Yoga as a Pathway to Radical Belonging

Yoga as a Pathway to Radical Belonging

According to UNHCR, at the end of 2021, 89.3 million humans remain forcibly displaced. That’s more than double the amount since a decade ago, and the most since World War 2!

As a yoga student, seeker and now often as a facilitator, I am one of those 89.3 million humans.

Going through life in a constant state of unbelonging or a longing to fully belong can create greater suffering, ultimately leading to serious risk of illness, even premature death (Centers for Disease Control and Prevention).

For many who hold complex marginalized identities due to their age, gender, intimate partner preferences, race, ethnicity, nationality, caste, bodily ability and size, work, immigration status etc, this is an everyday reality.

I am inviting you, my dear reader, to pause here.

Let this reality sink in – the reality of many humans. If not you, perhaps it’s the person next to you, your neighbor, the cashier at the grocery store, living life in an often forced state of constant despair of not belonging fully.

The State of Belonging and Yoga

In yoga, I found myself for the first time feeling fully whole, a path to radical belongingness. First, in the embodied experience, a deep knowing and a lack of words to explain it all.

As most yoga students and facilitators know, this is the stepping stone to often a lifelong path of yoga. Perennial yogic wisdom and the applied practice right away will reveal that you do belong, and there is no question!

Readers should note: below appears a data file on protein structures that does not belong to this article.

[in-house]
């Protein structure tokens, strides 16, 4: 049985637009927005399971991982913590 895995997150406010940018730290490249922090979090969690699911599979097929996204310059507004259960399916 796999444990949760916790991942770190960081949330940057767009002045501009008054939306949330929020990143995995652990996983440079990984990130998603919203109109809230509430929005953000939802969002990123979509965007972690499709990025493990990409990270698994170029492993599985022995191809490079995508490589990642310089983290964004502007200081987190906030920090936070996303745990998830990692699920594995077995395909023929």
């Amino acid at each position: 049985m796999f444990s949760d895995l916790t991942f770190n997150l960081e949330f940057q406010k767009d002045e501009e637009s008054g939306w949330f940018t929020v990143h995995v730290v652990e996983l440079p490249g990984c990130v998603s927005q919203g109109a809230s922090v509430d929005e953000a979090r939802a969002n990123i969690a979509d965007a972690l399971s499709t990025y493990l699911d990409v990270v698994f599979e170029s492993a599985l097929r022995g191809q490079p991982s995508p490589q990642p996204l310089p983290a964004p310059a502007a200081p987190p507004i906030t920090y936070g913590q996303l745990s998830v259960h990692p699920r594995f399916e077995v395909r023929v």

The state of belonging and yoga is possible at any point in human life.

In Patanjali’s Yoga Sutra 1.3, it is stated that once we are no longer identifying with everything that is material (prakriti), and therefore impermanent and constantly subject to change, we see ourselves as our true nature, the ever present, unchanging Soul (purusha).

As one of the commentators of the Yoga Sutras had beautifully stated, ‘the nature of the sun is and has always been to shine’ (Bryant, 2009). And just like that, the nature
of our soul has always been pure consciousness.

To know and embody this moment to moment is perhaps the hardest, yet the most important work we can do towards building a better world of radical belonging.

I believe in showing up and as a Mental Health Aware Yoga teacher, it is imperative to remember this simple yet profound goal of yoga.

Yoga and Mental Health

According to the United Nations, in 2022, there are nearly one billion humans suffering from some form of mental health disorders.

In 2020, the first year of Covid pandemic, rates of common mental health conditions went up 25%. Although the statistics are quite grim and may perhaps come across as hopeless, I hope that we do not look away.

Instead, I grow hopeful in the wisdom at seat of our hearts – “on the heart, knowledge of the mind ensues” (Yoga Sutra 3.34). As yoga students and facilitators, we are especially equipped with the tools to deal and cope and help others do the same.

The question I’ve always had in times of suffering (and perhaps many others ask the same) is, is change possible?

Neuroplasticity and Yoga